5 reasons why Asian businesses have historically not ‘done PR’…and how the tide is turning

8 August 2011 By Northern Lights

5 reasons why Asian businesses have historically not ‘done PR’…and how the tide is turning image

by Kulbir Sandhu, Intern at Northern Lights PR

The first generation of Asian entrepreneurs were a unique bunch.

By and large, they were successful, worked incredibly hard and achieved the aims they had set out to achieve – namely to be self-sufficient and provide financial security for their families.

Many went on to achieve great wealth. Even though many of these early entrepreneurs had a head for business, many were pushed into self-employment, not necessarily out of choice, but as a result of a discriminatory labour market.

Despite their great success, PR has not been at the forefront of their minds because of:

1)      Cultural factors: For first generation Asian entrepreneurs, PR is not in their psyche – it is still largely an alien concept. As long as the first generation is in charge, PR will not be taken seriously – at best it will be paid lip service.

2)      Lack of awareness of PR: This applies to all businesses – not just Asian ones. Firms may manufacture goods, price them appropriately, and advertise them with great success– it is hard to see where public relations activity fits in with all this. Perhaps PR companies haven’t reached out to them as well as they would have liked. A case of the PR industry being bad at its own PR perhaps?

3)      Prudence: Asian entrepreneurs have historically saved a big chunk of their income – most of it for their children’s’ education. Generally speaking they have been risk averse – with any expansion projects being funded by pooling family funds.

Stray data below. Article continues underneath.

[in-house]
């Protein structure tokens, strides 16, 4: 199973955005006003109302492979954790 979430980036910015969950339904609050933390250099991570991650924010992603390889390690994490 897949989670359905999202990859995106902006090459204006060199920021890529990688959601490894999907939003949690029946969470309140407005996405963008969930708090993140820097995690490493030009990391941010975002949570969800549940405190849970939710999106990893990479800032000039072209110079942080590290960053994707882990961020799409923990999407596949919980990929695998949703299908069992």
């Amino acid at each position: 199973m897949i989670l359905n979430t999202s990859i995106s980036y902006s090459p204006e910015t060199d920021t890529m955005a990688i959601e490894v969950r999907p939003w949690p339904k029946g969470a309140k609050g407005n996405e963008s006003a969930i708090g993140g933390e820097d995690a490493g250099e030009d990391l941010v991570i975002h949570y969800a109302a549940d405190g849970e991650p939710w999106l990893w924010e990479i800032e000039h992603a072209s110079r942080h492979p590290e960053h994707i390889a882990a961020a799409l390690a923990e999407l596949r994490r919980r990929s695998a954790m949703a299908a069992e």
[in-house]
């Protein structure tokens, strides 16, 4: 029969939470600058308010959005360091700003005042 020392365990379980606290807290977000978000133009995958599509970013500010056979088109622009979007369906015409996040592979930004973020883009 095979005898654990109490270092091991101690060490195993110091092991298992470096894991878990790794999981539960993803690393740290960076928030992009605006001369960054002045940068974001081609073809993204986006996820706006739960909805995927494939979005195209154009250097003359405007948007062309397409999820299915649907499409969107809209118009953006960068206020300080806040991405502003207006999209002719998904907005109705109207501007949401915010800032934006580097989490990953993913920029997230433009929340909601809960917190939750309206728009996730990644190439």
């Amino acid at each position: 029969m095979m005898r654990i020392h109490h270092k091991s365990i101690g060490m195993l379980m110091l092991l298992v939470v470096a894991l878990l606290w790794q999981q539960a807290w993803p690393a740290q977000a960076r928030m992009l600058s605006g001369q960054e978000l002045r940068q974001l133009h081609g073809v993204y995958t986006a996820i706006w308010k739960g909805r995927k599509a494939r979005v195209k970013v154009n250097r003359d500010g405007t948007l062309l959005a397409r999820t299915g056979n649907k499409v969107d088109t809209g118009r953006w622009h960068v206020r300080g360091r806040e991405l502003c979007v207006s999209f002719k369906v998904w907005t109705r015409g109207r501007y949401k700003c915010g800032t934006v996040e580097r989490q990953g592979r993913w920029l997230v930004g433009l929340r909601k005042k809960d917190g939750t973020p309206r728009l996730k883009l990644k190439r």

4)      Over reliance on family networks: The first port of call for any business expertise has always been from the extended family network. Whether legal, advertising or HR there will almost certainly be a contact in the family who can help. The quality of the advice is often of secondary importance.

5)      Hierarchy: Often it is the eldest male who has the final say in all business decisions. It is largely an accident of birth as opposed to ability which forms the basis of important decisions. Younger members are overlooked and the business suffers – decision making at its worse!

It is clear then that the PR industry and Asian firms haven’t been natural bedfellows.

But as they mature and pass onto the next generation, PR will clearly have a bigger role to play in Asian businesses. The younger generation have been brought up in this country and have embraced western business methods, whilst retaining the best of the old ways – namely unwavering hard work and commitment to family.

We see it before our eyes – whereas for the first generation, important decisions were made by the oldest male (or son) in the family, the newer generation works more democratically. There are countless examples of Asian food manufacturers or retailers who have matured (and grown) with the new generation playing a larger role. They are more strategic in their outlook.